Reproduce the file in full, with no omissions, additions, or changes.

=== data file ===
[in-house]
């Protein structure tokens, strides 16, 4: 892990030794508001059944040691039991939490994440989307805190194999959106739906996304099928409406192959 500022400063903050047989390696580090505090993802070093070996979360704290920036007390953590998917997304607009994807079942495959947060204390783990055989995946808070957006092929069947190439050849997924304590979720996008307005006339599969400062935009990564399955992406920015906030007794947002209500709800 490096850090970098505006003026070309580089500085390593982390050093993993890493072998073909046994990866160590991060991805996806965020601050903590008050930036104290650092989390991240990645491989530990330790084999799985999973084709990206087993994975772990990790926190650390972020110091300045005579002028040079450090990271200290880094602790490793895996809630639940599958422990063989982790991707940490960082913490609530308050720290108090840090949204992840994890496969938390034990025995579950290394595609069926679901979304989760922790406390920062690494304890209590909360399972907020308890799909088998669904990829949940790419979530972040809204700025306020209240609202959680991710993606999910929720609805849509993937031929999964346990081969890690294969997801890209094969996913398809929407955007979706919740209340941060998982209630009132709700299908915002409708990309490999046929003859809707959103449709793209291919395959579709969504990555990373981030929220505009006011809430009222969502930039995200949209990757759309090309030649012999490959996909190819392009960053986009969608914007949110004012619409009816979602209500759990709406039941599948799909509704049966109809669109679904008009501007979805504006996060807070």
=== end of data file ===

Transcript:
[in-house]
């Protein structure tokens, strides 16, 4: 892990030794508001059944040691039991939490994440989307805190194999959106739906996304099928409406192959 500022400063903050047989390696580090505090993802070093070996979360704290920036007390953590998917997304607009994807079942495959947060204390783990055989995946808070957006092929069947190439050849997924304590979720996008307005006339599969400062935009990564399955992406920015906030007794947002209500709800 490096850090970098505006003026070309580089500085390593982390050093993993890493072998073909046994990866160590991060991805996806965020601050903590008050930036104290650092989390991240990645491989530990330790084999799985999973084709990206087993994975772990990790926190650390972020110091300045005579002028040079450090990271200290880094602790490793895996809630639940599958422990063989982790991707940490960082913490609530308050720290108090840090949204992840994890496969938390034990025995579950290394595609069926679901979304989760922790406390920062690494304890209590909360399972907020308890799909088998669904990829949940790419979530972040809204700025306020209240609202959680991710993606999910929720609805849509993937031929999964346990081969890690294969997801890209094969996913398809929407955007979706919740209340941060998982209630009132709700299908915002409708990309490999046929003859809707959103449709793209291919395959579709969504990555990373981030929220505009006011809430009222969502930039995200949209990757759309090309030649012999490959996909190819392009960053986009969608914007949110004012619409009816979602209500759990709406039941599948799909509704049966109809669109679904008009501007979805504006996060807070």